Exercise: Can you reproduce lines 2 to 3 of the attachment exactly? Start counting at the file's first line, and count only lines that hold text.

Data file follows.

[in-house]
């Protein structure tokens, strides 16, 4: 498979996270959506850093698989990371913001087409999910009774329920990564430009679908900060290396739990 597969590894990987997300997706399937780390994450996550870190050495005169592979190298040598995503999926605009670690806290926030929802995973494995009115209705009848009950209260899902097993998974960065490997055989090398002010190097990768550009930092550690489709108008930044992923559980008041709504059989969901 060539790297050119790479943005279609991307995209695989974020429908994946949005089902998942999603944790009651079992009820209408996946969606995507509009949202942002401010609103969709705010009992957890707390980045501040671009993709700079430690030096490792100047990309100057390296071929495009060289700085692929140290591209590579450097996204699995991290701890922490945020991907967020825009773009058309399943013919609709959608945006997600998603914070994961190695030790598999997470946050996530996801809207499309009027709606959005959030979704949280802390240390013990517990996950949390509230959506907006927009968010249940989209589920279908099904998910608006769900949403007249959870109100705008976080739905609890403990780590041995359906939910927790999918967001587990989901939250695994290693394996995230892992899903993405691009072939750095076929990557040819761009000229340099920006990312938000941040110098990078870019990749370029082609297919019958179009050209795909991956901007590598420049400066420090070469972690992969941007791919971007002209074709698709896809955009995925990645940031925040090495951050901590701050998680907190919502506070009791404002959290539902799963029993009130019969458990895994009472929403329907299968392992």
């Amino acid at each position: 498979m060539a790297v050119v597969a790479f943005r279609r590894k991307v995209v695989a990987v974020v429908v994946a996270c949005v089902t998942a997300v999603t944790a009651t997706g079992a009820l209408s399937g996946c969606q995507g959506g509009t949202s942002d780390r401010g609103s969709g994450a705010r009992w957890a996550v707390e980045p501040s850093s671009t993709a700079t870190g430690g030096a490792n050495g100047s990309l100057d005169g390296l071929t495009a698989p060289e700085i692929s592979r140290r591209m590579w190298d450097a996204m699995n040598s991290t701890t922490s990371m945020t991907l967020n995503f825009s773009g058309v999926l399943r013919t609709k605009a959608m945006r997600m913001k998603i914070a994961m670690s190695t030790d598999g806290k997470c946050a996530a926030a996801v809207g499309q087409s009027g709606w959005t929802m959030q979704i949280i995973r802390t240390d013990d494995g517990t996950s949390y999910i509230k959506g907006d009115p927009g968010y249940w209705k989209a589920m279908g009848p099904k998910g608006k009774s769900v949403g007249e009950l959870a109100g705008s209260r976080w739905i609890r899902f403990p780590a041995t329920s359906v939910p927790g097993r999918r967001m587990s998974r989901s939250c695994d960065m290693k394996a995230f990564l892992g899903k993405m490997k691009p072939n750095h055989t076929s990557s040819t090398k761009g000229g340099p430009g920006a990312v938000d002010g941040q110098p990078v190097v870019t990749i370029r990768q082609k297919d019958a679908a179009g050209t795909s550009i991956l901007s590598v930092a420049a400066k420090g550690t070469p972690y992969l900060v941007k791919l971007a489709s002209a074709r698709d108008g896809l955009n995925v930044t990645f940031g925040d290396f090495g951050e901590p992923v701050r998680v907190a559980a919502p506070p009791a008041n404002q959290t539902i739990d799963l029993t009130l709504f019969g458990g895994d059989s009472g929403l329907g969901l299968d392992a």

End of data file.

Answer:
């Protein structure tokens, strides 16, 4: 498979996270959506850093698989990371913001087409999910009774329920990564430009679908900060290396739990 597969590894990987997300997706399937780390994450996550870190050495005169592979190298040598995503999926605009670690806290926030929802995973494995009115209705009848009950209260899902097993998974960065490997055989090398002010190097990768550009930092550690489709108008930044992923559980008041709504059989969901 060539790297050119790479943005279609991307995209695989974020429908994946949005089902998942999603944790009651079992009820209408996946969606995507509009949202942002401010609103969709705010009992957890707390980045501040671009993709700079430690030096490792100047990309100057390296071929495009060289700085692929140290591209590579450097996204699995991290701890922490945020991907967020825009773009058309399943013919609709959608945006997600998603914070994961190695030790598999997470946050996530996801809207499309009027709606959005959030979704949280802390240390013990517990996950949390509230959506907006927009968010249940989209589920279908099904998910608006769900949403007249959870109100705008976080739905609890403990780590041995359906939910927790999918967001587990989901939250695994290693394996995230892992899903993405691009072939750095076929990557040819761009000229340099920006990312938000941040110098990078870019990749370029082609297919019958179009050209795909991956901007590598420049400066420090070469972690992969941007791919971007002209074709698709896809955009995925990645940031925040090495951050901590701050998680907190919502506070009791404002959290539902799963029993009130019969458990895994009472929403329907299968392992």
């Amino acid at each position: 498979m060539a790297v050119v597969a790479f943005r279609r590894k991307v995209v695989a990987v974020v429908v994946a996270c949005v089902t998942a997300v999603t944790a009651t997706g079992a009820l209408s399937g996946c969606q995507g959506g509009t949202s942002d780390r401010g609103s969709g994450a705010r009992w957890a996550v707390e980045p501040s850093s671009t993709a700079t870190g430690g030096a490792n050495g100047s990309l100057d005169g390296l071929t495009a698989p060289e700085i692929s592979r140290r591209m590579w190298d450097a996204m699995n040598s991290t701890t922490s990371m945020t991907l967020n995503f825009s773009g058309v999926l399943r013919t609709k605009a959608m945006r997600m913001k998603i914070a994961m670690s190695t030790d598999g806290k997470c946050a996530a926030a996801v809207g499309q087409s009027g709606w959005t929802m959030q979704i949280i995973r802390t240390d013990d494995g517990t996950s949390y999910i509230k959506g907006d009115p927009g968010y249940w209705k989209a589920m279908g009848p099904k998910g608006k009774s769900v949403g007249e009950l959870a109100g705008s209260r976080w739905i609890r899902f403990p780590a041995t329920s359906v939910p927790g097993r999918r967001m587990s998974r989901s939250c695994d960065m290693k394996a995230f990564l892992g899903k993405m490997k691009p072939n750095h055989t076929s990557s040819t090398k761009g000229g340099p430009g920006a990312v938000d002010g941040q110098p990078v190097v870019t990749i370029r990768q082609k297919d019958a679908a179009g050209t795909s550009i991956l901007s590598v930092a420049a400066k420090g550690t070469p972690y992969l900060v941007k791919l971007a489709s002209a074709r698709d108008g896809l955009n995925v930044t990645f940031g925040d290396f090495g951050e901590p992923v701050r998680v907190a559980a919502p506070p009791a008041n404002q959290t539902i739990d799963l029993t009130l709504f019969g458990g895994d059989s009472g929403l329907g969901l299968d392992a």